Student nurses should learn more of their skills by practising on dummies, using virtual reality and robots, instead of using patients as guinea pigs, watchdogs say. The Nursing and Midwifery Council (NMC) wants to increase the amount of time student nurses spend practising in “simulated” environments, rather than on the ward.

The regulator says changes in technology mean trainees can learn more of their skills on 3D bodies, and using virtual reality. Currently, strict rules say that just 300 hours of the 4,600 hours student nurses spend in training can be spent in simulated environments.

Next month the regulator will consider removing that limit, leaving it to universities to decide how much time should be spent on specific types of learning. The watchdog said that while in the past, simulation had seen students practising injections by injecting an orange, modern environments were far more sophisticated, meaning rules should be reconsidered.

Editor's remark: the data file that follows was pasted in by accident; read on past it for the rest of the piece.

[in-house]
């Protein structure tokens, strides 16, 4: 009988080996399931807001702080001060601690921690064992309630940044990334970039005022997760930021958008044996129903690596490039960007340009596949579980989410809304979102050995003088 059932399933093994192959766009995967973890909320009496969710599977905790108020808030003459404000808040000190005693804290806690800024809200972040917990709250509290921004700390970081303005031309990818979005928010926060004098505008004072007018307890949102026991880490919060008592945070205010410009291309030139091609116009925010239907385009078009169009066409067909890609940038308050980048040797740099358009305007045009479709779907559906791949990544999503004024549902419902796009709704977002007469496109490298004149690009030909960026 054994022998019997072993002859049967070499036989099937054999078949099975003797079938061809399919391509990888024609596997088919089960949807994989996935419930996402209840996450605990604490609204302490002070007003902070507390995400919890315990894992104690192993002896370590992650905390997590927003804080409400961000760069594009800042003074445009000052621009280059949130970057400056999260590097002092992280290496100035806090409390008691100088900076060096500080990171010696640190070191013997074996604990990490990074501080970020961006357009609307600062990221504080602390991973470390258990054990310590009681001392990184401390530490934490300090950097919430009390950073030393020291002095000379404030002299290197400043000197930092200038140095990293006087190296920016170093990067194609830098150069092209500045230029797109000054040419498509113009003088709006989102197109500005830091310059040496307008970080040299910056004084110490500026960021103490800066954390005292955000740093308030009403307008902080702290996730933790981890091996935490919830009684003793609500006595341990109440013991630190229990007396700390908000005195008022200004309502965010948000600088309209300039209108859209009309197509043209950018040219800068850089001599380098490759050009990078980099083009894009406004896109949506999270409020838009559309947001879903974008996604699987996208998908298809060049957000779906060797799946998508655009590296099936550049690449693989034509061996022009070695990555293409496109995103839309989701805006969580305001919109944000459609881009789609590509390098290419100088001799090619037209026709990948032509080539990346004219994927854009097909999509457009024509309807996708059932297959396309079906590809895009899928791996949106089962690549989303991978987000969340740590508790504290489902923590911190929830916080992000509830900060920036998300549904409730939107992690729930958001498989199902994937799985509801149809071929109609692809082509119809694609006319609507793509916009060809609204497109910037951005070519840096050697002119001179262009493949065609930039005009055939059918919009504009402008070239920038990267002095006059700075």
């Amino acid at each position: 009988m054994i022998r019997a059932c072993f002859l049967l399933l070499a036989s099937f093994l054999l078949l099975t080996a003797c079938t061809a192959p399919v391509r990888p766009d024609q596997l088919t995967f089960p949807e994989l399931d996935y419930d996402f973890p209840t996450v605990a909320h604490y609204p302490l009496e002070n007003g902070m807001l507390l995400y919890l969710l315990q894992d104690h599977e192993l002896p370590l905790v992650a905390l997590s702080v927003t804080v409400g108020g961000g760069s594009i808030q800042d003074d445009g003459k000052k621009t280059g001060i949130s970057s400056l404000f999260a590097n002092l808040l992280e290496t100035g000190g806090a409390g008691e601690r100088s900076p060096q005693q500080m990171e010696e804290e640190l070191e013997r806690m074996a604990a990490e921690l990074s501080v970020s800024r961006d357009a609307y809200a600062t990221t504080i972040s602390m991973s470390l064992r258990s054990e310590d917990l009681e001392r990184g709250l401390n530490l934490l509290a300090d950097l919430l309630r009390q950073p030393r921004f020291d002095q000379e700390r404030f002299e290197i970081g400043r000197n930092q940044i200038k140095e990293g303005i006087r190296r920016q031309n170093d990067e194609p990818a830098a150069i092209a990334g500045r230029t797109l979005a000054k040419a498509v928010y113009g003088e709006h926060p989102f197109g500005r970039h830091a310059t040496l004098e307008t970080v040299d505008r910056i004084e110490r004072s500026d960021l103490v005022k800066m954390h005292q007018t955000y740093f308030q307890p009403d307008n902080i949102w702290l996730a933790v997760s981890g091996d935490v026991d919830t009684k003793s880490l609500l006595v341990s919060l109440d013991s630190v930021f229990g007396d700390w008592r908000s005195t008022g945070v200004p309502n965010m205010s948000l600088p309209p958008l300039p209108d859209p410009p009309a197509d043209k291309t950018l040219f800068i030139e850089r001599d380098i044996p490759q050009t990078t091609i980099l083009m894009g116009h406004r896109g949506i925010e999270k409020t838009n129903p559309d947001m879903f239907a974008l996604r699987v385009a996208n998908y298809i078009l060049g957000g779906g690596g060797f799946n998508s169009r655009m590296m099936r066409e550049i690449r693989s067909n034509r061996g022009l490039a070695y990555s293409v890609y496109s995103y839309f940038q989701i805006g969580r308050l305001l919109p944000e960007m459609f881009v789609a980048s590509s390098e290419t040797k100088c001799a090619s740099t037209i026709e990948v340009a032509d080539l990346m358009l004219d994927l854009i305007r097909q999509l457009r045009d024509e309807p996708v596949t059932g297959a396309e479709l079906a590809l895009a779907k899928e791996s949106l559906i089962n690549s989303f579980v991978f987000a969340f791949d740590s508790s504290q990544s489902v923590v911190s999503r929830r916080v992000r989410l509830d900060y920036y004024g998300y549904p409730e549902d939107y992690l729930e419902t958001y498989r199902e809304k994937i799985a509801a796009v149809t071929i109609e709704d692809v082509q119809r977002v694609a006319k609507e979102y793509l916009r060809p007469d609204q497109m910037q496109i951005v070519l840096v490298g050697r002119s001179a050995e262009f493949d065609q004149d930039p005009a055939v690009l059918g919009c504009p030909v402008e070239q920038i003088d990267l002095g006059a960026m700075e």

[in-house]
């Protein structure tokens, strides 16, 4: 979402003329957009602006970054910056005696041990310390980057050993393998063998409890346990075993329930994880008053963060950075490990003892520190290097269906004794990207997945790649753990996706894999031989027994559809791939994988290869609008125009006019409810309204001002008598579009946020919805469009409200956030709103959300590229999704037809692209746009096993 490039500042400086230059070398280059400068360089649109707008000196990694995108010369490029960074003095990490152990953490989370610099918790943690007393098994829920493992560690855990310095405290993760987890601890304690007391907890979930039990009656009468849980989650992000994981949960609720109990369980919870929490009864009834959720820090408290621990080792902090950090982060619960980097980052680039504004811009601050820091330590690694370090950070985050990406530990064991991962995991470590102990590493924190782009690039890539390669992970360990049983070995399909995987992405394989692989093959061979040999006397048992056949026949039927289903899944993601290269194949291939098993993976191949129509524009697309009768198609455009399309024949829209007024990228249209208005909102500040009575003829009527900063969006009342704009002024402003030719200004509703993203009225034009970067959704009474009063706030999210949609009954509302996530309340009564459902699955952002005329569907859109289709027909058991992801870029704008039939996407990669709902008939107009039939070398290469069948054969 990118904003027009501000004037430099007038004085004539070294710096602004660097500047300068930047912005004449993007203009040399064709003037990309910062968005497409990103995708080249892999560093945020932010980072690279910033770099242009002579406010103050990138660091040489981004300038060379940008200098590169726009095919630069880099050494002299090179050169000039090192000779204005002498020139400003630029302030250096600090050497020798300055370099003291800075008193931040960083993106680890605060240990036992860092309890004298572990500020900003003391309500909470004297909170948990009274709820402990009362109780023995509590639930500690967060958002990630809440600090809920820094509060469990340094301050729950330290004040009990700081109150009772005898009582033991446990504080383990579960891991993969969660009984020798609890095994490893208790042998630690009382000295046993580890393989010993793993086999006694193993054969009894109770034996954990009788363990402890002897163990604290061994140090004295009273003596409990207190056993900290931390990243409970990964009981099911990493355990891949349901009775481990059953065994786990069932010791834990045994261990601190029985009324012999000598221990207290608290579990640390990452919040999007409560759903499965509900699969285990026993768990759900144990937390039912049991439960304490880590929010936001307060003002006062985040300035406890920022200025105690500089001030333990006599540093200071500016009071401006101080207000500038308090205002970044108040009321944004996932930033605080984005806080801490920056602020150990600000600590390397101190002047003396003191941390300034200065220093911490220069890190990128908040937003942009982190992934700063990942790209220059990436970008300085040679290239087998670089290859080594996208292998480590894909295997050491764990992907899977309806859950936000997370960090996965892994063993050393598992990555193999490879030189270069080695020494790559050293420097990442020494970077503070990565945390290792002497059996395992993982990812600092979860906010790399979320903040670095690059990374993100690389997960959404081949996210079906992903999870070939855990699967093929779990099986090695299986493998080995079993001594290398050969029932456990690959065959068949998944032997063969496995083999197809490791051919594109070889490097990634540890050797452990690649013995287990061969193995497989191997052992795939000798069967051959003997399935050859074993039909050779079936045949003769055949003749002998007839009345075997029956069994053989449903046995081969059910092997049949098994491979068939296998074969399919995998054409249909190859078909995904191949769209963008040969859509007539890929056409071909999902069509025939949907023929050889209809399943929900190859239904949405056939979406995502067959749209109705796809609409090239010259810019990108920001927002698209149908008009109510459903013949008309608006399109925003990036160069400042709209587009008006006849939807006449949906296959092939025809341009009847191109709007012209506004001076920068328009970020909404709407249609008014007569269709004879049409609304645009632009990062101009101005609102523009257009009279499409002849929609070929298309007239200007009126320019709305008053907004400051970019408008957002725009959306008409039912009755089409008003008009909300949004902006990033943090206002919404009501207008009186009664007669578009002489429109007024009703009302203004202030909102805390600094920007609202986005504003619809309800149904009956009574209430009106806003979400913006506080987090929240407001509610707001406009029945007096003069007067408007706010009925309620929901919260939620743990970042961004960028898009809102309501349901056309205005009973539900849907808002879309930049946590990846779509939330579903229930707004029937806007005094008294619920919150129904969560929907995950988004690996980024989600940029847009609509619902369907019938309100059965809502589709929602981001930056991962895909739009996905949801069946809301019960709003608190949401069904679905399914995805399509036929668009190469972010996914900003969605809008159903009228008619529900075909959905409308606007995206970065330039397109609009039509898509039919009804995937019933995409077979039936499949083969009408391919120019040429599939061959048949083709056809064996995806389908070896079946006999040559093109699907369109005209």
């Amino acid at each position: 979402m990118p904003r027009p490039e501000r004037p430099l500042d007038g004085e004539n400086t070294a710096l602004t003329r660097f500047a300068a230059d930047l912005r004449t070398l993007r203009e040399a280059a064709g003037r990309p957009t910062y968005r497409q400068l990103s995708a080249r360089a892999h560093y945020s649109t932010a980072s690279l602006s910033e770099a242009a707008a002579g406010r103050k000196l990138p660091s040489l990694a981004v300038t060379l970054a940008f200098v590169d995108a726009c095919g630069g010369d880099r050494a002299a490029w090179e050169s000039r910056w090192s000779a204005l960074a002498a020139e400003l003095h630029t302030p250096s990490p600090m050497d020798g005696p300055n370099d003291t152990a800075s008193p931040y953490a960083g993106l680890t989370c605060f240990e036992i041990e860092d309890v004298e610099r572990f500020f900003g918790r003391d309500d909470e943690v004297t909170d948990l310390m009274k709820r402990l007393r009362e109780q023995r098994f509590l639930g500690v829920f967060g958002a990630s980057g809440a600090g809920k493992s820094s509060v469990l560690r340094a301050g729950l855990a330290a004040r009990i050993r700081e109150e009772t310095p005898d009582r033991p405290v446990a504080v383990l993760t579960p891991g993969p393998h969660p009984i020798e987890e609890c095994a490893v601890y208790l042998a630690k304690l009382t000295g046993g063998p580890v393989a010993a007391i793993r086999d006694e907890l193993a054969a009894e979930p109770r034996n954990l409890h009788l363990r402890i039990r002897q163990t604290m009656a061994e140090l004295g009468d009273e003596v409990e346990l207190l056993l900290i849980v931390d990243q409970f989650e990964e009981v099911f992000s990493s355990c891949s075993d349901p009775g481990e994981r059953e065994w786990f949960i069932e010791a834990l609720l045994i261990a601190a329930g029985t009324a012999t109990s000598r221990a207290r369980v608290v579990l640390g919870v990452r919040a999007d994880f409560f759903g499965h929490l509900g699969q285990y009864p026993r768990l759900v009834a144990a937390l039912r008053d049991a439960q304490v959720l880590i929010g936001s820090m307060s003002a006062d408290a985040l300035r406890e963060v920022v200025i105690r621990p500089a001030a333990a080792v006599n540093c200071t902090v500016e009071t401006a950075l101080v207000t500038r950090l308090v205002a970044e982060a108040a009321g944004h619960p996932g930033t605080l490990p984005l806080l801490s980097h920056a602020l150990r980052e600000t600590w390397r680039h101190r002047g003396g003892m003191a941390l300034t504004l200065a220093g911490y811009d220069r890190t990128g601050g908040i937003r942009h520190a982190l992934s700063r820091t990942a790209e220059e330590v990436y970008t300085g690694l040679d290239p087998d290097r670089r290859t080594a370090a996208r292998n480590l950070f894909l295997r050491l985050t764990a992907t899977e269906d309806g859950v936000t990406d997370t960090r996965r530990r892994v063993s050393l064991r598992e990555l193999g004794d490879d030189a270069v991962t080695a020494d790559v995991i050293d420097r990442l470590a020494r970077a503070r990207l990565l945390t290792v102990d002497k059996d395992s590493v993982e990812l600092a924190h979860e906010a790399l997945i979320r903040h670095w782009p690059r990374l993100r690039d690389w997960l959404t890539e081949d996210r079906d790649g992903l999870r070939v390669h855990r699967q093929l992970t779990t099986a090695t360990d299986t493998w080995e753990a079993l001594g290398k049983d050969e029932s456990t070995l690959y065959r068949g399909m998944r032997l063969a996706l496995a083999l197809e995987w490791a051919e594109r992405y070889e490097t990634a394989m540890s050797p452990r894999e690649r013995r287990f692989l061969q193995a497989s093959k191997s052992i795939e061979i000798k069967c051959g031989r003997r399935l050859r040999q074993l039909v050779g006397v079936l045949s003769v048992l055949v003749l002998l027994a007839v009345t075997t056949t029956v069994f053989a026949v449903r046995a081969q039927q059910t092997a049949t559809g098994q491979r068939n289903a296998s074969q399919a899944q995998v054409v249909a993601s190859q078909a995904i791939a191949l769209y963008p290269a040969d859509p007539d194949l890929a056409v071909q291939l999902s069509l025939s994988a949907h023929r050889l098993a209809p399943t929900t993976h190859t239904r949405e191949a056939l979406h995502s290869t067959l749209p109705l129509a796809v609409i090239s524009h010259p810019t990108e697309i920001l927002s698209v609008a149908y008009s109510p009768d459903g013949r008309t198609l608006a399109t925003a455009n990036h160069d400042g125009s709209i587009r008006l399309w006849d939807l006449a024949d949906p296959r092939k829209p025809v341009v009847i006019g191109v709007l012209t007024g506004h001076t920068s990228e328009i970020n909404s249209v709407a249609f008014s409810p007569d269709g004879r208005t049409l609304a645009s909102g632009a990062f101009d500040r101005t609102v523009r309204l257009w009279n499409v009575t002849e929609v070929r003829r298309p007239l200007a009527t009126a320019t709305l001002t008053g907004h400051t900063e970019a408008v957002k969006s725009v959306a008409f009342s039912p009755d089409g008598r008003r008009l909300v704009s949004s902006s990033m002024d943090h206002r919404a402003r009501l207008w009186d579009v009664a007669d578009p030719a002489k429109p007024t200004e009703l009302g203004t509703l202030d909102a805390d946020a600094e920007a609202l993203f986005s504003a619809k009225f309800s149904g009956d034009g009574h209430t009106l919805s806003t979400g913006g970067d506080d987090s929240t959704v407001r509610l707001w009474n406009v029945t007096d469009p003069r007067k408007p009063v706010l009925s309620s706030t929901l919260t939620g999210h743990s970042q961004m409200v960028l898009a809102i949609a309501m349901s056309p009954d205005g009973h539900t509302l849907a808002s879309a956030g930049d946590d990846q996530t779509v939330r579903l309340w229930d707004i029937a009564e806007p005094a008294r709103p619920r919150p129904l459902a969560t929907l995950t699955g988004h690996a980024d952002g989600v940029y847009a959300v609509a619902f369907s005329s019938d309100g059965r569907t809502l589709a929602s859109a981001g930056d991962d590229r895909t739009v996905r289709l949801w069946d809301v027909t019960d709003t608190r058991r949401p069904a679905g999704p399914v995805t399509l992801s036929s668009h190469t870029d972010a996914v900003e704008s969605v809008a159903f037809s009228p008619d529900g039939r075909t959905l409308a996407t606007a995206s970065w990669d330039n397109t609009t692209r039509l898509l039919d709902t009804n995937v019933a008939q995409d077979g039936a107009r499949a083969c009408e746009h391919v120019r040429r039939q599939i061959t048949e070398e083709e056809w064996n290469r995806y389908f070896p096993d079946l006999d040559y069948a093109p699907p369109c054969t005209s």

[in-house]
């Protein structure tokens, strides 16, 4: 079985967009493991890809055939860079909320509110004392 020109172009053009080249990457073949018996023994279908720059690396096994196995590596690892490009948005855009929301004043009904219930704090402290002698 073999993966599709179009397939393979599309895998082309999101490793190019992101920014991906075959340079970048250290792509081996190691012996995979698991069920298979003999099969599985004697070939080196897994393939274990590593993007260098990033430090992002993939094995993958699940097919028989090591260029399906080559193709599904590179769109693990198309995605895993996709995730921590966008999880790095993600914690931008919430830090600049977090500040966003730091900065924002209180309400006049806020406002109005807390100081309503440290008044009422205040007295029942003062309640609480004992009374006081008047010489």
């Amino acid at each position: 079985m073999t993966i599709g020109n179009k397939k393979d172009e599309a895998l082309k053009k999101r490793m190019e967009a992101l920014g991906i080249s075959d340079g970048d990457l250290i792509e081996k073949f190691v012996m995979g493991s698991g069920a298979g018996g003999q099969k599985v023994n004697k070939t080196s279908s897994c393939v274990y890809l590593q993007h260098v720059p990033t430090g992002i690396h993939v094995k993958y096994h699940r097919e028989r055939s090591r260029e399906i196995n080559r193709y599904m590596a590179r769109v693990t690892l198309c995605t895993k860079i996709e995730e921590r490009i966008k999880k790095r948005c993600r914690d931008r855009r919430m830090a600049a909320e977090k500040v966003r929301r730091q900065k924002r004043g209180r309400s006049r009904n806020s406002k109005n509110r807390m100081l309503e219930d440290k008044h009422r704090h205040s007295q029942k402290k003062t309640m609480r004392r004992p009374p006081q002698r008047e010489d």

Jackie Smith, NMC chief executive, said the changes aimed to keep pace with technology – meaning technical skills could more often be tested without patients having to endure the stumbling efforts of a novice.   She said: “The way care is delivered needs to keep pace with new technology and innovation.

This means that the way in which student nurses are educated can never stand still. “Health simulations not only provide realistic opportunities for hands on learning in a safe environment but it also enables the learning experience to keep pace with change,” she added. Read more from…

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